2013 Youth Rights Conference: Challenging Stereotypes, Bridging Differences
Annual Event Co-Sponsored by ACLU of Kentucky, Muhammad Ali Center
March 11, 2013
FOR IMMEDIATE RELEASE
CONTACT: (212) 549-2666; email@example.com
LOUISVILLE, KY – Registration is open for the 2013 Youth Rights Conference sponsored by The American Civil Liberties Union of Kentucky and the Muhammad Ali Center. The annual conference is FREE and open to local high school students. The youth-led, youth driven event will be held Saturday, March 16, 8:30-3PM at the Muhammad Ali Center.
This year’s theme is “Identity: Challenging Stereotypes, Bridging Differences.” All event speakers and workshop leaders are from Louisville. They include immigrant rights activist Sagar Patagundi, disability rights advocate Whitney Foster and LGBT social justice advocate Rachel Determann.
“We want students to walk away having had a meaningful experience,” said ACLU of Kentucky Program Director Kate Miller. “By learning other people’s stories, we hope conference participants will be able to learn something about themselves and ultimately influence how they think about current events and the world around them” added Miller.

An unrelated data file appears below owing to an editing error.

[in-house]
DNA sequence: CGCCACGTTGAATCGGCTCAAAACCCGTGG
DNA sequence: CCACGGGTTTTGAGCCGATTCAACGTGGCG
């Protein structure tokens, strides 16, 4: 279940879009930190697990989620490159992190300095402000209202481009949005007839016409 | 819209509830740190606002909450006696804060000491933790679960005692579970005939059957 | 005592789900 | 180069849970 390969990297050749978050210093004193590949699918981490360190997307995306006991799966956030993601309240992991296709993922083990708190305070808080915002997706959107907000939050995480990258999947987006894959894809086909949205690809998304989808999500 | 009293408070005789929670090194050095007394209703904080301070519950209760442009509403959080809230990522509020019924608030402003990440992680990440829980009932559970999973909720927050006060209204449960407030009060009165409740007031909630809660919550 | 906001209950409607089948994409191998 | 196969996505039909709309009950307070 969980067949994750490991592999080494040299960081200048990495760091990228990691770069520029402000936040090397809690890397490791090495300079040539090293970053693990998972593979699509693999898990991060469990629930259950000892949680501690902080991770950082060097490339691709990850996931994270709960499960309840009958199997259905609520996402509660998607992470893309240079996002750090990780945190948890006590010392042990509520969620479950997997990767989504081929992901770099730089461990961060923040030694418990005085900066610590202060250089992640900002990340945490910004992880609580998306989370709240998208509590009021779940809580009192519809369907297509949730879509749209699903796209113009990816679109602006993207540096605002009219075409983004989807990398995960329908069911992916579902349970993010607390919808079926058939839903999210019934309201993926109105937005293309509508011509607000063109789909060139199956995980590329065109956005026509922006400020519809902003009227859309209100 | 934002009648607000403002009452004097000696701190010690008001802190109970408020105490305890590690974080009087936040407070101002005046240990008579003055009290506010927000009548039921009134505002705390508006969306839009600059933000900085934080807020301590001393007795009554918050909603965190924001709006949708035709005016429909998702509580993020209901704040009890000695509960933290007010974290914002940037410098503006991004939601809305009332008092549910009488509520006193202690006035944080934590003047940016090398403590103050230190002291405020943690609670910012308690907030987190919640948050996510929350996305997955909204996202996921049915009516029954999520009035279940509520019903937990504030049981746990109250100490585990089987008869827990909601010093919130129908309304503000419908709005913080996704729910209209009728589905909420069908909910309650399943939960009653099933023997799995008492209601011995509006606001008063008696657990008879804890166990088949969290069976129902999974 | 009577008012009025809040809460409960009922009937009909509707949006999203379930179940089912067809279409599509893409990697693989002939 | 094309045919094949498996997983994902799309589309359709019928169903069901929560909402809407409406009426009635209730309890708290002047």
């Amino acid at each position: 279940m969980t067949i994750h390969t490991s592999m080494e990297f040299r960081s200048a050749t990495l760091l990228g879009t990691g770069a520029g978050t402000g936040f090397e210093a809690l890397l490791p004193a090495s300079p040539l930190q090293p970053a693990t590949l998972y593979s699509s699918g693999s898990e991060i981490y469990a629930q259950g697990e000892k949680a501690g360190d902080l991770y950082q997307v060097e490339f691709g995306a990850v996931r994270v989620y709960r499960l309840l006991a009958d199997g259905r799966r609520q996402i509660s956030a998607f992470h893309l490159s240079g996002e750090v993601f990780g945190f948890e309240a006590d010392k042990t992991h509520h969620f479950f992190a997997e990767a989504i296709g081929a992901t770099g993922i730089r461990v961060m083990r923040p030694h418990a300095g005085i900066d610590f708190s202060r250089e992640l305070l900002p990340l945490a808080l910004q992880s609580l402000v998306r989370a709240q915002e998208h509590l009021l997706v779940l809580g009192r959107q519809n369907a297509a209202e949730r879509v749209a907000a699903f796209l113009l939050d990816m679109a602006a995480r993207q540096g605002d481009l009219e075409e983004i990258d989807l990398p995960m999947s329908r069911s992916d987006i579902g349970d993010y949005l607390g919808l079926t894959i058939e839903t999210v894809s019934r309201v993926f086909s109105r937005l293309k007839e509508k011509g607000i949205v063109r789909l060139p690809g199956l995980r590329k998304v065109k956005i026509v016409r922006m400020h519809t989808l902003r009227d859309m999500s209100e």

“The Conference creates the perfect setting for young people to come together to discuss current issues and devise ways to bring about social change. The Youth Rights Conference represents our Generation Ali initiative in action as it encourages attendees to change the world for the better,” said Erin Herbert, Education Manager at the Muhammad Ali Center.
The Muhammad Ali Center Council of Students (MACCS) will be among the high school students attending the Youth Rights Conference.
“As a participant in the upcoming Youth Rights Conference, I am looking forward to the opportunity to work toward a more compassionate community that embraces the differences in others. Without compassion, we are missing the heartbeat of society. As a result of the conference, I want to work with my peers to better our community,” said Jamarco Carnell, a senior at Valley High School and member of the MACCS.
“The Conference is incredibly important for high school students because we are at the age when we are trying to find ourselves and create our identities. Attendees can learn how to find their voice and speak up on topics that are of importance to them and their peers,” said Andrea Wilson, a junior at Central High School and member of the MACCS.
For more information and to register for the conference, visit the ACLU of Kentucky website. Snacks and lunch will be provided to attendees.
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